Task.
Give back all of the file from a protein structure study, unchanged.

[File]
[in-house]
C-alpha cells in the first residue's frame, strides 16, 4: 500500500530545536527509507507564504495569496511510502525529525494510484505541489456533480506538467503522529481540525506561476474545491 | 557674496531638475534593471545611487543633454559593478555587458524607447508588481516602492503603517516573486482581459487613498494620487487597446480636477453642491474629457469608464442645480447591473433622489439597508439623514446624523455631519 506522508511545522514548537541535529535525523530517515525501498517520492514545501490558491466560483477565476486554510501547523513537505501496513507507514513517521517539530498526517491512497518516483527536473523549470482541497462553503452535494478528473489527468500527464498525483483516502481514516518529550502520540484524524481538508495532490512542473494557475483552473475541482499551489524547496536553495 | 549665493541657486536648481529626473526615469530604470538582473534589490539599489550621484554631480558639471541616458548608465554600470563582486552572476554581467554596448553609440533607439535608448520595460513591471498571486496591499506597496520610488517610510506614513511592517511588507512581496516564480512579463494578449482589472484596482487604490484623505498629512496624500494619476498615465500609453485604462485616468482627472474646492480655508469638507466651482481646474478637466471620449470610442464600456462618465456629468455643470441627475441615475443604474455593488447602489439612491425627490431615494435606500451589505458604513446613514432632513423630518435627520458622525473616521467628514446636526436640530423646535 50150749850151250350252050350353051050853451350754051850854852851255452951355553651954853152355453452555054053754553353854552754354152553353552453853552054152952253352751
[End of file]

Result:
[in-house]
C-alpha cells in the first residue's frame, strides 16, 4: 500500500530545536527509507507564504495569496511510502525529525494510484505541489456533480506538467503522529481540525506561476474545491 | 557674496531638475534593471545611487543633454559593478555587458524607447508588481516602492503603517516573486482581459487613498494620487487597446480636477453642491474629457469608464442645480447591473433622489439597508439623514446624523455631519 506522508511545522514548537541535529535525523530517515525501498517520492514545501490558491466560483477565476486554510501547523513537505501496513507507514513517521517539530498526517491512497518516483527536473523549470482541497462553503452535494478528473489527468500527464498525483483516502481514516518529550502520540484524524481538508495532490512542473494557475483552473475541482499551489524547496536553495 | 549665493541657486536648481529626473526615469530604470538582473534589490539599489550621484554631480558639471541616458548608465554600470563582486552572476554581467554596448553609440533607439535608448520595460513591471498571486496591499506597496520610488517610510506614513511592517511588507512581496516564480512579463494578449482589472484596482487604490484623505498629512496624500494619476498615465500609453485604462485616468482627472474646492480655508469638507466651482481646474478637466471620449470610442464600456462618465456629468455643470441627475441615475443604474455593488447602489439612491425627490431615494435606500451589505458604513446613514432632513423630518435627520458622525473616521467628514446636526436640530423646535 50150749850151250350252050350353051050853451350754051850854852851255452951355553651954853152355453452555054053754553353854552754354152553353552453853552054152952253352751